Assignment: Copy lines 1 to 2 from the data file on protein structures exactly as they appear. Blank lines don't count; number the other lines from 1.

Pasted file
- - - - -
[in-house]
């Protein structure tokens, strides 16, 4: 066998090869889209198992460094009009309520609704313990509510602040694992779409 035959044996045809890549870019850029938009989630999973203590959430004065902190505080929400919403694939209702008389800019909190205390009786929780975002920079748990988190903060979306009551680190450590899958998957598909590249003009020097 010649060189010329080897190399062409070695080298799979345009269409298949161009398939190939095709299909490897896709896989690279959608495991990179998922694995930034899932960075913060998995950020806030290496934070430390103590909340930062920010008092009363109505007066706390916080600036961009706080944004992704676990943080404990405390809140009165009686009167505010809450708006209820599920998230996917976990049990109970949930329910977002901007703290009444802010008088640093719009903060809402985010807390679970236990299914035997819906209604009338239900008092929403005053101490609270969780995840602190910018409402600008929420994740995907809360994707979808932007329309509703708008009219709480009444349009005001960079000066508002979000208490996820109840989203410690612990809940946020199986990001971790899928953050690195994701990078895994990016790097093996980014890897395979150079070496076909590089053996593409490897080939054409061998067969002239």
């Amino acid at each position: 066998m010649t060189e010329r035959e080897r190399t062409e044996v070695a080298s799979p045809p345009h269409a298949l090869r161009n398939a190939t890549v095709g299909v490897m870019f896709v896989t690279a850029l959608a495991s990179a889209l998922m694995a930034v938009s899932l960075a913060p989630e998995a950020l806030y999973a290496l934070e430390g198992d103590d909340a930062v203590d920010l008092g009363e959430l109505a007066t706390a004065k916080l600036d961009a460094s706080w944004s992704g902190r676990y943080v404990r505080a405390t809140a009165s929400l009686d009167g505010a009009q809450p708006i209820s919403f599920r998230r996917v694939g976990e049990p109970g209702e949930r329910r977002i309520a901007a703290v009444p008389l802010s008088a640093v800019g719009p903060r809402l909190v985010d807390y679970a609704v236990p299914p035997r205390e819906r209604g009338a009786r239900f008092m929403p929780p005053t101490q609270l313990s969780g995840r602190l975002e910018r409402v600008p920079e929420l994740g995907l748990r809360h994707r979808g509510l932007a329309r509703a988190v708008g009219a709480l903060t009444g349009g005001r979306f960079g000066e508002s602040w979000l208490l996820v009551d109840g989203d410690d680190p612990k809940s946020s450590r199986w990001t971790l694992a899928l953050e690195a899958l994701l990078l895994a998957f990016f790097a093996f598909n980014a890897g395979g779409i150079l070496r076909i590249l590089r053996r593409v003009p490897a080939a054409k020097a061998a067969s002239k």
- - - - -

[in-house]
């Protein structure tokens, strides 16, 4: 066998090869889209198992460094009009309520609704313990509510602040694992779409 035959044996045809890549870019850029938009989630999973203590959430004065902190505080929400919403694939209702008389800019909190205390009786929780975002920079748990988190903060979306009551680190450590899958998957598909590249003009020097 010649060189010329080897190399062409070695080298799979345009269409298949161009398939190939095709299909490897896709896989690279959608495991990179998922694995930034899932960075913060998995950020806030290496934070430390103590909340930062920010008092009363109505007066706390916080600036961009706080944004992704676990943080404990405390809140009165009686009167505010809450708006209820599920998230996917976990049990109970949930329910977002901007703290009444802010008088640093719009903060809402985010807390679970236990299914035997819906209604009338239900008092929403005053101490609270969780995840602190910018409402600008929420994740995907809360994707979808932007329309509703708008009219709480009444349009005001960079000066508002979000208490996820109840989203410690612990809940946020199986990001971790899928953050690195994701990078895994990016790097093996980014890897395979150079070496076909590089053996593409490897080939054409061998067969002239």